Bullpen Banter: Could An Under-The-Radar Closer Option Emerge In Colorado?

by Eric Stashin (aka The Rotoprofessor)

We all know that LaTroy Hawkins is a risky closer this season, given his age and lack of strikeouts.  Sooner or later the team needs to start looking towards who could fill the role in 2016 and beyond.

It’s always been assumed that Rex Brothers was a candidate, but control issues have consistently sabotaged him.  While his recent demotion to Triple-A doesn’t take him out of the conversation, it casts a shadow of doubt.

The current heir apparent appears to be Adam Ottavino, who we’ve discussed numerous times before, but is he a guarantee?  Absolutely not, so here are a few more names to keep tabs on as we prepare for Opening Day:


Rafael Betancourt
He missed last season due to Tommy John surgery, but he racked up 47 saves between 2012 and 2013 and appears to be healthy this spring.  Over 8.2 IP he’s posted a 1.04 ERA and 1.04 WHIP to go along with 10 K and 1 BB.

Home runs could be an issue (career 49.9% fly ball rate), though he does bring strikeouts (9.52 career K/9) and control (2.12 BB/9).  Then again, at 39-years old is he really the future?

Don’t be surprised if he works his way into a spot for holds, and maybe an occasional save, but it’s hard to imagine him as the solution.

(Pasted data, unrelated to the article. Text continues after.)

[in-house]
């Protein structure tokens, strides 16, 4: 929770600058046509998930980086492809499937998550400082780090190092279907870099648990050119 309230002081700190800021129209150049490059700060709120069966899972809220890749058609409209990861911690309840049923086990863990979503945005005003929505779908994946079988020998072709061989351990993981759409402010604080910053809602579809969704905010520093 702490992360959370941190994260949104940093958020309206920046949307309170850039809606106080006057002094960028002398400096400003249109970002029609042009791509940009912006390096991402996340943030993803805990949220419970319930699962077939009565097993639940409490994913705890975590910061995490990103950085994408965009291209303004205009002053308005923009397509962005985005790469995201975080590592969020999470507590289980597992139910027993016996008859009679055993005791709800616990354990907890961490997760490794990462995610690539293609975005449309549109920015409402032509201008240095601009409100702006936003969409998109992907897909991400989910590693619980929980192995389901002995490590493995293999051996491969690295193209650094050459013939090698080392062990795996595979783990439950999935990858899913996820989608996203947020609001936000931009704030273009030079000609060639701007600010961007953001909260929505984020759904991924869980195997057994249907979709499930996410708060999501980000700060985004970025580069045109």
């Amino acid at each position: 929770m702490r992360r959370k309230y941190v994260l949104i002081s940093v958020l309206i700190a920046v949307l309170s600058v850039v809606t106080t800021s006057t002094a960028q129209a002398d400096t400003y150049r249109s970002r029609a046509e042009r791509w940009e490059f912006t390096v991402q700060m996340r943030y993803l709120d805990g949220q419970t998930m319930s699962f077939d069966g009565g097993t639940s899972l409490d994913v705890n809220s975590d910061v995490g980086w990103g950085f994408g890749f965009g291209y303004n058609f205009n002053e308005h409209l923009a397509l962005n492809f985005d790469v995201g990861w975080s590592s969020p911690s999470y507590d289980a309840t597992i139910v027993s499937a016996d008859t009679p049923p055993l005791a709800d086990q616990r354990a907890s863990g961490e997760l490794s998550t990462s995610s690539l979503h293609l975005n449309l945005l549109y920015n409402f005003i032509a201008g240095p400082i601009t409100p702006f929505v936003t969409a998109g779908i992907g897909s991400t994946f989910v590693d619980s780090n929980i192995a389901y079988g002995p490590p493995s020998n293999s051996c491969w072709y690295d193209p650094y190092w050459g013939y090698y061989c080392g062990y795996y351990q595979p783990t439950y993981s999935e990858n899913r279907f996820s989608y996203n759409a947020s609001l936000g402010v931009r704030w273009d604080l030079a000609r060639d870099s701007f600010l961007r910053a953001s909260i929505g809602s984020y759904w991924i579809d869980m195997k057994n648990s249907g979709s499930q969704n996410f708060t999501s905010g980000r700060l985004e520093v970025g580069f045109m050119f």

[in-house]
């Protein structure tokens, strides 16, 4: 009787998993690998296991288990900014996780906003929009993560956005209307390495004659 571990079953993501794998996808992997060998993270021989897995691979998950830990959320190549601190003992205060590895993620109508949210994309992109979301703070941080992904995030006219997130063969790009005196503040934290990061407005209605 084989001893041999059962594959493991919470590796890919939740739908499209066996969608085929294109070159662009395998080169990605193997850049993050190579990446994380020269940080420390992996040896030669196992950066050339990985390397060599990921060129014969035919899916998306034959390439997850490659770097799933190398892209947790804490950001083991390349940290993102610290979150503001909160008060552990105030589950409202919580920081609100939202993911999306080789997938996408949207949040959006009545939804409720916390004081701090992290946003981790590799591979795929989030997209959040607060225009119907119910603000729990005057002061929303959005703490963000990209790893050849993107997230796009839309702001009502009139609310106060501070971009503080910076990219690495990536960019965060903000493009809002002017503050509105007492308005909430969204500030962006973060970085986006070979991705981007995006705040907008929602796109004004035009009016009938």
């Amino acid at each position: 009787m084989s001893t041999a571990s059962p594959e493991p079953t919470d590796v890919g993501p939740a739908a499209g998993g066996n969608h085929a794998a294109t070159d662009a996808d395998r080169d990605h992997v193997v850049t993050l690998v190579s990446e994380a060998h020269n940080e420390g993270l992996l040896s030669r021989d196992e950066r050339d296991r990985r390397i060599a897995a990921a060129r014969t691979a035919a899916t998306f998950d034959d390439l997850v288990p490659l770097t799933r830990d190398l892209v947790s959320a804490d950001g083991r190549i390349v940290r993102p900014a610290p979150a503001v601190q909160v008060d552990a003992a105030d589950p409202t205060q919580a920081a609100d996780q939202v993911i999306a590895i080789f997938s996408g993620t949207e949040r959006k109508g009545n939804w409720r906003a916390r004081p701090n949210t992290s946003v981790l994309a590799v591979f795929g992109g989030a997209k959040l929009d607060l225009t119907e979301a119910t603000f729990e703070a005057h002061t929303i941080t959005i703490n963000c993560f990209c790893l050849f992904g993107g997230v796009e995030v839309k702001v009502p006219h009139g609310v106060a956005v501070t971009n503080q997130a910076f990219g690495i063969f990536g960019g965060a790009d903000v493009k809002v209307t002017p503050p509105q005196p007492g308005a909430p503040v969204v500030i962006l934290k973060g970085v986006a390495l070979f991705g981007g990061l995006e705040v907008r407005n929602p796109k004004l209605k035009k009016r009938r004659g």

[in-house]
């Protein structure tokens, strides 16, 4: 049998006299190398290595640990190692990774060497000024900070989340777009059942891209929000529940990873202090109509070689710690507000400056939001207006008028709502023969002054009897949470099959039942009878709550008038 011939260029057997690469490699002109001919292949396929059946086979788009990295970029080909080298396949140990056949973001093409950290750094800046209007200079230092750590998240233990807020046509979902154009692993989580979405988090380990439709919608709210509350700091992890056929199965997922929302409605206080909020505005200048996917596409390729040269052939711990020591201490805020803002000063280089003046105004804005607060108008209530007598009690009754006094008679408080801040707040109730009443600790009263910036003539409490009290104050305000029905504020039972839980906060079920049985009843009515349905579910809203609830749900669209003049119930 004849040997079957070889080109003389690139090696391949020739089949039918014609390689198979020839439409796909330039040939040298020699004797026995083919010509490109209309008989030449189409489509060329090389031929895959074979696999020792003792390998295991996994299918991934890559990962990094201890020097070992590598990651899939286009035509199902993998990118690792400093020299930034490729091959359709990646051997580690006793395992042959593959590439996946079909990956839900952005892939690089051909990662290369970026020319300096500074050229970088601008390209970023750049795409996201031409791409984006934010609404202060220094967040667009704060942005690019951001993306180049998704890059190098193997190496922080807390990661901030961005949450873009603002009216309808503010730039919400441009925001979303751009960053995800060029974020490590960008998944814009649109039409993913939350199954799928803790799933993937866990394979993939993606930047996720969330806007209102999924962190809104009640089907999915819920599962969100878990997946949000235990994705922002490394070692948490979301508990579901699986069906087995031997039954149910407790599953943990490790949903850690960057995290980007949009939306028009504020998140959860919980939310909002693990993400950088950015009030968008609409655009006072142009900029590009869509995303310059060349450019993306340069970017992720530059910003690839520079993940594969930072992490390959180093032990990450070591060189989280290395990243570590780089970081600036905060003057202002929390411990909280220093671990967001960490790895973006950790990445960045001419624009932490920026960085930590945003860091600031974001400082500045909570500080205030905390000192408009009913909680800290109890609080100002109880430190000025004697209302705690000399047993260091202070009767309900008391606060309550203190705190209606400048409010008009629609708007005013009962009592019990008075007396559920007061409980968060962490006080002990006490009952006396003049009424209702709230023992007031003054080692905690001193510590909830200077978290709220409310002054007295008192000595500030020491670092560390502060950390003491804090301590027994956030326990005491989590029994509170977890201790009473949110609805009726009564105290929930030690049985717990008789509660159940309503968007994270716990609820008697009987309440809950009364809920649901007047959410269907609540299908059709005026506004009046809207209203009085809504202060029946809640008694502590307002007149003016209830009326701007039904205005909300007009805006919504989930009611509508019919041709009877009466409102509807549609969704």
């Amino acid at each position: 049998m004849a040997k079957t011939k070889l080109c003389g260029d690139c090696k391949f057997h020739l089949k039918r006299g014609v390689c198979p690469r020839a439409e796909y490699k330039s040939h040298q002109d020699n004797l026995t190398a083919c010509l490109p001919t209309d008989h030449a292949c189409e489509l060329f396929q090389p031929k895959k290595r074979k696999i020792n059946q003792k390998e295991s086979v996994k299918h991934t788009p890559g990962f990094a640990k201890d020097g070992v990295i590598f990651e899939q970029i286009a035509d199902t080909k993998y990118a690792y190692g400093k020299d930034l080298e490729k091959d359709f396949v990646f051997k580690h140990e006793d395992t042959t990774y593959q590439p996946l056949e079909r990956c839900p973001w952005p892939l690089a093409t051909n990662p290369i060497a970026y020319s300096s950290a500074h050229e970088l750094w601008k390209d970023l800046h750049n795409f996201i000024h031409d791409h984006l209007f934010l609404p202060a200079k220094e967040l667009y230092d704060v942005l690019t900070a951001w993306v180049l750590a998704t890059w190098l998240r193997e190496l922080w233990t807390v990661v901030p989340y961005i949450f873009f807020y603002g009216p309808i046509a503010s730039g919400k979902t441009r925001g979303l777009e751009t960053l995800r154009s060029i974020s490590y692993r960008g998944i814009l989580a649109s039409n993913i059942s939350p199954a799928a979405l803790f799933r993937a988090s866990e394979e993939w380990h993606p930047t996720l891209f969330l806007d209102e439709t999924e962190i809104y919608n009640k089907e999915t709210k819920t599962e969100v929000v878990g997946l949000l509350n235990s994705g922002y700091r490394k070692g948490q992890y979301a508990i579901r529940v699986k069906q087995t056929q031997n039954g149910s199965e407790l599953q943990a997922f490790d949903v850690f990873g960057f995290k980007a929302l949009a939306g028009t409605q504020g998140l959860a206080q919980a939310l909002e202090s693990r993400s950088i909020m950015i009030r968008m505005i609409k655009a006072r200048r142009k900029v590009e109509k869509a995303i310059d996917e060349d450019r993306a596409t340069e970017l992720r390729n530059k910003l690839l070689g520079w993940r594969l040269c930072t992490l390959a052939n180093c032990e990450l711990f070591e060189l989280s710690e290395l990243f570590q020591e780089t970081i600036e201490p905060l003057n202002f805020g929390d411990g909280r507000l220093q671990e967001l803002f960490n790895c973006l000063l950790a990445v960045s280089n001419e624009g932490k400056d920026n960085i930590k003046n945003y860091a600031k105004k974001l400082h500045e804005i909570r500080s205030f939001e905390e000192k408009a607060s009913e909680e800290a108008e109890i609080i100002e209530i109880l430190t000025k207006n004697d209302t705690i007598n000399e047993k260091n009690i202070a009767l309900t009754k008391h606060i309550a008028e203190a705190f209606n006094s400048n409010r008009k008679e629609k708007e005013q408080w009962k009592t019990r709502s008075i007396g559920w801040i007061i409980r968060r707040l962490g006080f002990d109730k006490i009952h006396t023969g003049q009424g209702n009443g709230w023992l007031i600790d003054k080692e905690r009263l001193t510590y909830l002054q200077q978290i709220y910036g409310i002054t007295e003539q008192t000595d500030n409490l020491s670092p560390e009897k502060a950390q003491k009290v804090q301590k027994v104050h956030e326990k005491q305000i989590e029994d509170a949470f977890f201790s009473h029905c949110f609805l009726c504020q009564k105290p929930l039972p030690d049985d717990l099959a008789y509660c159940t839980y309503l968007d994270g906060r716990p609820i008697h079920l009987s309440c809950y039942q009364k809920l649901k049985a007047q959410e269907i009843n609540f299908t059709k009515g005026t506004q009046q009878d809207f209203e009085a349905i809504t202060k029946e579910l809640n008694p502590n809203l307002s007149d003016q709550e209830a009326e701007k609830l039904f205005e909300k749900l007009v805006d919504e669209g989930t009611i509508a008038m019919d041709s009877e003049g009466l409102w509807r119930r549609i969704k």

John Axford
He has had a strong spring as well, with a 0.00 ERA and 0.60 WHIP over 5.0 innings of work.  He’s had success as closer before, but that feels like a lifetime ago.  Sure he brings strikeouts, but he needs to find his control (walk rates of 5.06, 3.60 and 5.93 the past three seasons) and keep the ball in the ballpark (HR/9 of 1.30, 1.38 and 0.99 the past three seasons) to have success.  Considering he’ll be pitching in Coors Field, is anyone really going to believe that?


Brooks Brown
The former starter actually worked 26.0 innings for the Rockies last season and showed the three skills we look for:

  • Strikeouts – 7.27 K/9
  • Control – 1.73 BB/9
  • Groundballs – 58.4%

The strikeouts don’t appear to be impressive, but he did have a 14.1% SwStr% and averaged 94.3 mph on his fastball.  We can’t draw many conclusions from his minor league numbers, since he was a starter until recently, but what he showed in the Majors looks a lot like the Orioles’ Zach Britton.

Brown is a long-shot, but he’s an under-the-radar option to keep tabs on.


Jairo Diaz
Another under-the-radar option, he was acquired from the Angels after posting an 11.65 K/9 and 2.88 BB/9 between Single and Double-A in ’14 and getting a cup of coffee in the Majors.  Minor League Central ranked him as the team’s 19th best prospect heading into 2015 saying:

“Throws very hard, mid-upper-90s and has a good slider, very erratic track record due to command issues but has made progress over the last year.”

The potential is there, but he has to throw strikes.


Adam Ottavino is likely first in line, but he’s no guarantee to produce himself.  It’s hard to imagine Betancourt or Axford rising to the position, so if Ottavino were to stumble Brooks Brown looks to be an intriguing name.  He’s a long-shot, at best, but one that appears to bring similar upside to Zach Britton.  A closer we love to fully emerge this season, that’s a comparison that should get us excited.

Brown isn’t worth grabbing, outside of deeper NL-Only formats, but he’s definitely a player to monitor.

Sources – MLB.com, Fangraphs, Minor League Central, Minor League Ball


  1. Mark says:

    Who would you grab, Romo or Ottavino?

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